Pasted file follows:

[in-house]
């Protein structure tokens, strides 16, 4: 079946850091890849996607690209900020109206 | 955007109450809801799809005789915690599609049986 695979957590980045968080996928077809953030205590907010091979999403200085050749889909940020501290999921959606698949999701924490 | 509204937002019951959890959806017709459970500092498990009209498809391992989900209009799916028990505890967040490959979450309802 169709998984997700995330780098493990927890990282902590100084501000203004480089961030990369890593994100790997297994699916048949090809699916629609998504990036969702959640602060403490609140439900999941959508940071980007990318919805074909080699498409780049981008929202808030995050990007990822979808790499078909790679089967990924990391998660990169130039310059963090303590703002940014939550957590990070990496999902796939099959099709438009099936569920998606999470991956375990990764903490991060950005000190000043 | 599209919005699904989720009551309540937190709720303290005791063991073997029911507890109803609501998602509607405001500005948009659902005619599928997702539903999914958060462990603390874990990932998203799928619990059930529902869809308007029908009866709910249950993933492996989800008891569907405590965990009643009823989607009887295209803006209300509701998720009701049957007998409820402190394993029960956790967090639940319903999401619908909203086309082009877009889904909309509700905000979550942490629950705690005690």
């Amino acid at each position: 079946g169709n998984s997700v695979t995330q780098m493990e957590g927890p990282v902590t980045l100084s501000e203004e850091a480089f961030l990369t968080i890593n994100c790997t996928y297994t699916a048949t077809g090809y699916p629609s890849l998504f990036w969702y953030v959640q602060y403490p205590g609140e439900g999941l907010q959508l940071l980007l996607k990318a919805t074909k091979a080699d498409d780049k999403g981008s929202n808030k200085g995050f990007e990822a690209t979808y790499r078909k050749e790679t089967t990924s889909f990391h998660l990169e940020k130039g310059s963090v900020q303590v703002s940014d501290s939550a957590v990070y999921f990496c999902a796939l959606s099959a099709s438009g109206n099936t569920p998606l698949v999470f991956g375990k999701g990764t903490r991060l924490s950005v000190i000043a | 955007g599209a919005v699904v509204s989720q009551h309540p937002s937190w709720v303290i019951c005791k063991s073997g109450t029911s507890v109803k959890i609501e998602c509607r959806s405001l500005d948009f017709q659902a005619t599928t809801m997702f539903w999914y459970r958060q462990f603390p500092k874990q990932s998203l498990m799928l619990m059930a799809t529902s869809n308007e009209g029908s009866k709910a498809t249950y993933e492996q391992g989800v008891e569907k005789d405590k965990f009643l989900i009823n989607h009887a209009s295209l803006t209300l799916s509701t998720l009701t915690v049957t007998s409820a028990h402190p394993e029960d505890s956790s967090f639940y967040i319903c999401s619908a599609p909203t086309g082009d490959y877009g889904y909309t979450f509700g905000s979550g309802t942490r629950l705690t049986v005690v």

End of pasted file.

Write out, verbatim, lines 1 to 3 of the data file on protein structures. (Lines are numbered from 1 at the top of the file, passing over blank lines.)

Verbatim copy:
[in-house]
């Protein structure tokens, strides 16, 4: 079946850091890849996607690209900020109206 | 955007109450809801799809005789915690599609049986 695979957590980045968080996928077809953030205590907010091979999403200085050749889909940020501290999921959606698949999701924490 | 509204937002019951959890959806017709459970500092498990009209498809391992989900209009799916028990505890967040490959979450309802 169709998984997700995330780098493990927890990282902590100084501000203004480089961030990369890593994100790997297994699916048949090809699916629609998504990036969702959640602060403490609140439900999941959508940071980007990318919805074909080699498409780049981008929202808030995050990007990822979808790499078909790679089967990924990391998660990169130039310059963090303590703002940014939550957590990070990496999902796939099959099709438009099936569920998606999470991956375990990764903490991060950005000190000043 | 599209919005699904989720009551309540937190709720303290005791063991073997029911507890109803609501998602509607405001500005948009659902005619599928997702539903999914958060462990603390874990990932998203799928619990059930529902869809308007029908009866709910249950993933492996989800008891569907405590965990009643009823989607009887295209803006209300509701998720009701049957007998409820402190394993029960956790967090639940319903999401619908909203086309082009877009889904909309509700905000979550942490629950705690005690």
């Amino acid at each position: 079946g169709n998984s997700v695979t995330q780098m493990e957590g927890p990282v902590t980045l100084s501000e203004e850091a480089f961030l990369t968080i890593n994100c790997t996928y297994t699916a048949t077809g090809y699916p629609s890849l998504f990036w969702y953030v959640q602060y403490p205590g609140e439900g999941l907010q959508l940071l980007l996607k990318a919805t074909k091979a080699d498409d780049k999403g981008s929202n808030k200085g995050f990007e990822a690209t979808y790499r078909k050749e790679t089967t990924s889909f990391h998660l990169e940020k130039g310059s963090v900020q303590v703002s940014d501290s939550a957590v990070y999921f990496c999902a796939l959606s099959a099709s438009g109206n099936t569920p998606l698949v999470f991956g375990k999701g990764t903490r991060l924490s950005v000190i000043a | 955007g599209a919005v699904v509204s989720q009551h309540p937002s937190w709720v303290i019951c005791k063991s073997g109450t029911s507890v109803k959890i609501e998602c509607r959806s405001l500005d948009f017709q659902a005619t599928t809801m997702f539903w999914y459970r958060q462990f603390p500092k874990q990932s998203l498990m799928l619990m059930a799809t529902s869809n308007e009209g029908s009866k709910a498809t249950y993933e492996q391992g989800v008891e569907k005789d405590k965990f009643l989900i009823n989607h009887a209009s295209l803006t209300l799916s509701t998720l009701t915690v049957t007998s409820a028990h402190p394993e029960d505890s956790s967090f639940y967040i319903c999401s619908a599609p909203t086309g082009d490959y877009g889904y909309t979450f509700g905000s979550g309802t942490r629950l705690t049986v005690v």